Vatican City – In difficult times, Christians should be like the disciples in the boat on the stormy sea, calling to Jesus and waking him up, Pope Francis has said.
“We must awaken Christ in our hearts, and only then can we contemplate things with his eyes, for he sees beyond the storm,” the pope said Nov. 10 during his weekly general audience.
With an exhortation to trust in the presence of Christ and learn to invoke the help of the Holy Spirit, Pope Francis said he was concluding his series of lectures on St. Paul’s letter to the Galatians. The final presentation was the 15th in a series that began in late June.
The Letter to the Galatians, he said, should inspire Christians to follow “the path of freedom, to ‘walk in the Spirit’.”
Christian freedom has nothing to do with “debauchery” or feeling completely self-sufficient and not needing God’s help, he said. Instead, St. Paul taught that freedom exists under “the shadow of love” and is exercised in acts of charity and service.
Christian freedom is not freedom from the law, the pope said, but rather its fulfillment.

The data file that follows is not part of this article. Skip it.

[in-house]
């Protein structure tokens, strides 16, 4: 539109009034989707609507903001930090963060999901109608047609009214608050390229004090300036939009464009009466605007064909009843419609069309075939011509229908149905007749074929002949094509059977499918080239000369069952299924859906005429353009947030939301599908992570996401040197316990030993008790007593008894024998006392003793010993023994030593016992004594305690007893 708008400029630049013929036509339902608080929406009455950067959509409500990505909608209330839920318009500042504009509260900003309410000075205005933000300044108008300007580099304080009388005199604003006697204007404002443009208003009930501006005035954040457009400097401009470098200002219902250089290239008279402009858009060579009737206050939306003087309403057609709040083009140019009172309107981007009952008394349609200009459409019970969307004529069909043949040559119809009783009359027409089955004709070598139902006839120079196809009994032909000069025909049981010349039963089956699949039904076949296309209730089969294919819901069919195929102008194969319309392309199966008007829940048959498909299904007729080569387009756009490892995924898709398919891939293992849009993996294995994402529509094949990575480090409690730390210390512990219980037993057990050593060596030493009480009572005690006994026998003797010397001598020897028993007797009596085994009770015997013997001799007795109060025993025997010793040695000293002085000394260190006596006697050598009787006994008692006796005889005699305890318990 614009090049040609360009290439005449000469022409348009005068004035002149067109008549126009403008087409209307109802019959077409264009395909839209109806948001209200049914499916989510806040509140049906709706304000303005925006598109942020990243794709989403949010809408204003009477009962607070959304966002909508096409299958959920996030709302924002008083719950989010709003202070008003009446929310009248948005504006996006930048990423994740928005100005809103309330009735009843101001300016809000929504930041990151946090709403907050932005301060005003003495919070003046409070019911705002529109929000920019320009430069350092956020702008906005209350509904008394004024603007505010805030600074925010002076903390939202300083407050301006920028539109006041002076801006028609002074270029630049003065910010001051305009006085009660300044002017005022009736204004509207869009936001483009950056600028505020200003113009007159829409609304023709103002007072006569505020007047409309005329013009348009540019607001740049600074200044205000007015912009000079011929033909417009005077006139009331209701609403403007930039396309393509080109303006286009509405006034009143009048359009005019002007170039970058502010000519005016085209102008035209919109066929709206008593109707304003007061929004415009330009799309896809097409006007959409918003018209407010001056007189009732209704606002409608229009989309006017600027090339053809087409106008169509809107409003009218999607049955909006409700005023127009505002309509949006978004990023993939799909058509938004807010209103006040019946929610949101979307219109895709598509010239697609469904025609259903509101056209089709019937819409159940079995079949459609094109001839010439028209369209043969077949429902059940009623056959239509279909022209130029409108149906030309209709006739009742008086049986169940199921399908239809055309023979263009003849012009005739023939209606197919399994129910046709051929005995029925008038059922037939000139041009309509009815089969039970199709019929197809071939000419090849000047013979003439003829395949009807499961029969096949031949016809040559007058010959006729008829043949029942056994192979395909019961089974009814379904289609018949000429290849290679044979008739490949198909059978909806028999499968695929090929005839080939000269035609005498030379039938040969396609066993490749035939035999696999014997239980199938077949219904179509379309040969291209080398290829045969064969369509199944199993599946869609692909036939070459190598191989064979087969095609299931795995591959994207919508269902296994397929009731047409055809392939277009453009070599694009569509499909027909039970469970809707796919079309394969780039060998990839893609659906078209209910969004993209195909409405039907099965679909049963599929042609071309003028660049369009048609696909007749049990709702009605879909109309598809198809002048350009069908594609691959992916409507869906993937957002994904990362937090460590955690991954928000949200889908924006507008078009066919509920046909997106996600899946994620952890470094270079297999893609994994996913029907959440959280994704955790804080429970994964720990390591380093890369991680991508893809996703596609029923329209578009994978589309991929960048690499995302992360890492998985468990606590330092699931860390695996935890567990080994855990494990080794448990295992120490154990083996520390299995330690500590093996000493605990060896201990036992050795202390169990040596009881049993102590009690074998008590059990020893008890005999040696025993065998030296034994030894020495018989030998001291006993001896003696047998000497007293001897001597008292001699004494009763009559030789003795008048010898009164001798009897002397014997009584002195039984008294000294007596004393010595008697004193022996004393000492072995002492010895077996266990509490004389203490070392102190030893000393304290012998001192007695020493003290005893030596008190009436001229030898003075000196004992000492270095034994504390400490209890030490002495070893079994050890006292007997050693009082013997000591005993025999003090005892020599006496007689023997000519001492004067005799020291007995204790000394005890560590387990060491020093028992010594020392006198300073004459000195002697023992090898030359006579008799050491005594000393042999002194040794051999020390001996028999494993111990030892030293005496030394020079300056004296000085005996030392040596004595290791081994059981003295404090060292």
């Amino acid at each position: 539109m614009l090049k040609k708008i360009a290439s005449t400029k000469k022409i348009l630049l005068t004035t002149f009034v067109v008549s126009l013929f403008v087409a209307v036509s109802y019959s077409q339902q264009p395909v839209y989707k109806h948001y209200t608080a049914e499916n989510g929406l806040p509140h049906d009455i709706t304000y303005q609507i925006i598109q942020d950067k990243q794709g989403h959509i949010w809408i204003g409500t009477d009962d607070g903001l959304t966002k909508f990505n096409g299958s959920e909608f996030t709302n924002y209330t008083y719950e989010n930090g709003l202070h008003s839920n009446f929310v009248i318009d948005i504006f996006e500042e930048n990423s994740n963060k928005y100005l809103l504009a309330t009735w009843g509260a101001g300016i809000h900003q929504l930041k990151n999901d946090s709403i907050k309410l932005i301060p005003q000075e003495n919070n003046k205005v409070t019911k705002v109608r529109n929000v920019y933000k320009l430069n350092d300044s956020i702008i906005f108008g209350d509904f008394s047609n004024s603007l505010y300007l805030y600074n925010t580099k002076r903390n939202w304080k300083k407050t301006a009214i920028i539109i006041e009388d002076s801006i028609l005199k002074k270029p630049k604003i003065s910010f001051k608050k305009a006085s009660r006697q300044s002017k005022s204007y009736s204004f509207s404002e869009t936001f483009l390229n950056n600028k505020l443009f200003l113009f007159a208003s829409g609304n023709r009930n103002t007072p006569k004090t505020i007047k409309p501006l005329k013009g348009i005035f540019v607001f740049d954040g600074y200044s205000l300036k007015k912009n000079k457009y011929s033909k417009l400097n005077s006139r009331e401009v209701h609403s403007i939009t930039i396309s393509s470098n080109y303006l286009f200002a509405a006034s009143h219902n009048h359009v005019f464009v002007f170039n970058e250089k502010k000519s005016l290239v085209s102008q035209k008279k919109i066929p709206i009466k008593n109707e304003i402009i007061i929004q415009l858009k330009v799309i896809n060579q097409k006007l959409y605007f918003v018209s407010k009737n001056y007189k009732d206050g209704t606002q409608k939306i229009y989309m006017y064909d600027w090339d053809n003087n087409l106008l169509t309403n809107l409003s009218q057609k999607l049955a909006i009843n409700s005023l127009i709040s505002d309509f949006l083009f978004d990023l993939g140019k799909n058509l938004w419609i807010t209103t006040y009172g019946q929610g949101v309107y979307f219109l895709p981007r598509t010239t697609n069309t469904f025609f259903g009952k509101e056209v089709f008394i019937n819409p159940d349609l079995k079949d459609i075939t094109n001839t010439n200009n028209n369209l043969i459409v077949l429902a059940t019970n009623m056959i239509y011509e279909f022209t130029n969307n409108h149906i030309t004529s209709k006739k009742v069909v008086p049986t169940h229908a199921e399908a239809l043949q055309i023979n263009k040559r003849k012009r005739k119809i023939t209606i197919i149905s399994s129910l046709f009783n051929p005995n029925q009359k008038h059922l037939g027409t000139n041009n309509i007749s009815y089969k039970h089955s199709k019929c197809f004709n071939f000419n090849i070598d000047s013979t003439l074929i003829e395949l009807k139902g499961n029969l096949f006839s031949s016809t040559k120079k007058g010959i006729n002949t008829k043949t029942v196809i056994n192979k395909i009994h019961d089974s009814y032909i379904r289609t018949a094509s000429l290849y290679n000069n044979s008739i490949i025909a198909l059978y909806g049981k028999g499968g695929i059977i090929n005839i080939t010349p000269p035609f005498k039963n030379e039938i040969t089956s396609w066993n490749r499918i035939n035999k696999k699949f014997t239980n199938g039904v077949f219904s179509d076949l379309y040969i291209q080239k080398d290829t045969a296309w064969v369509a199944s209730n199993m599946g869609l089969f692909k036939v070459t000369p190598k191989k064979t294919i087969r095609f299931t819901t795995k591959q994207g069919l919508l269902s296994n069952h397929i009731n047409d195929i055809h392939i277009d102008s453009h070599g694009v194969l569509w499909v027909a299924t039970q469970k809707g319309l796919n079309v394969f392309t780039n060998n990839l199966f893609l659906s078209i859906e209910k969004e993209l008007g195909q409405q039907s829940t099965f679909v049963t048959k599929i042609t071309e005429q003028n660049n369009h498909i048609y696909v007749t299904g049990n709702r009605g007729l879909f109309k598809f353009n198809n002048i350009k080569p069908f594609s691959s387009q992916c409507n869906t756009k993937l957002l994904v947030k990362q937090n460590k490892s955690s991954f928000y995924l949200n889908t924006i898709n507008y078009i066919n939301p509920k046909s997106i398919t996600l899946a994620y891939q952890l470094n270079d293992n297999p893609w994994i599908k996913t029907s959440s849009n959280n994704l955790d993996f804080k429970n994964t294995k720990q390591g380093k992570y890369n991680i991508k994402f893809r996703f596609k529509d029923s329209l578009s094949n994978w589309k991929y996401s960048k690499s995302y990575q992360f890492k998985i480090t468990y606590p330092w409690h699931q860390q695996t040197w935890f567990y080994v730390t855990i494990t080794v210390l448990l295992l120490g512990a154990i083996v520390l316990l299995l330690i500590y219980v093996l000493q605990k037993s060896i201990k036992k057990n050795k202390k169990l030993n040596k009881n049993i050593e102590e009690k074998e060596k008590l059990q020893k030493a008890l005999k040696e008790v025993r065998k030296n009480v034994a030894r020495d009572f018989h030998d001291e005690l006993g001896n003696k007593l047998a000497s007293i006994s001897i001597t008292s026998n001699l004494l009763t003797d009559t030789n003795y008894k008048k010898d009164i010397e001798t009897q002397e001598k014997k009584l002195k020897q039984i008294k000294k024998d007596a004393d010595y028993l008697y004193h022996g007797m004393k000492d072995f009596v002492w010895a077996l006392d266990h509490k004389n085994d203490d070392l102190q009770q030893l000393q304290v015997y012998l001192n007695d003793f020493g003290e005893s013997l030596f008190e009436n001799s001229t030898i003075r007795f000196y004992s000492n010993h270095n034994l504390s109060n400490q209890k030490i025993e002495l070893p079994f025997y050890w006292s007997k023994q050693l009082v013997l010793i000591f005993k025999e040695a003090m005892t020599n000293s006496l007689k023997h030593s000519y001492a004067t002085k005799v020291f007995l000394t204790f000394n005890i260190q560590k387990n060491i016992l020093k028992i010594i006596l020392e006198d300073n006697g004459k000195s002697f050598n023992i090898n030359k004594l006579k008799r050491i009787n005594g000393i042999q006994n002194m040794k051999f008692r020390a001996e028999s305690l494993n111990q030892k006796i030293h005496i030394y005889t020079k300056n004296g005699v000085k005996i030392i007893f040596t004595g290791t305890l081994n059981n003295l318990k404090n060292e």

But, he said, “the temptation is always to turn back. One definition of Christians in scripture is that we Christians are not people who back down, who turn back. a good definition. The temptation is to turn around to feel safer, to turn to the law alone, disregarding the new life in the Spirit.”
“This is what Paul teaches us: the true law finds its fullness in the life of the Spirit that Jesus gave us, and this life in the Spirit can only be lived in freedom, Christian freedom,” said Pope Francis.
In addition to calling on Jesus in the midst of a storm, the pope encouraged Christians to regularly invoke the help of the Holy Spirit.
“Someone can say: ‘Father, how do you invoke the Holy Spirit, because I know how to pray the Father, with the Our Father; I know how to pray Our Lady with the Ave Maria; I know how to pray Jesus with the Prayer to the Holy Wounds, but what about the Spirit? What is the prayer of the Holy Spirit?'”
“Praying to the Holy Spirit is spontaneous; it must come from your heart. In difficult times you must ask, ‘Holy Spirit, come,'” he said. “You have to say it in your own language, in your own words. ‘Come, because I’m in trouble; come because I’m in darkness, in black; come because I don’t know what to do; come because that I’m about to fall.'”
“This prayer will help us to walk in the Spirit, in freedom and in joy,” the pope said, “because when the Holy Spirit comes, there is joy, real joy.”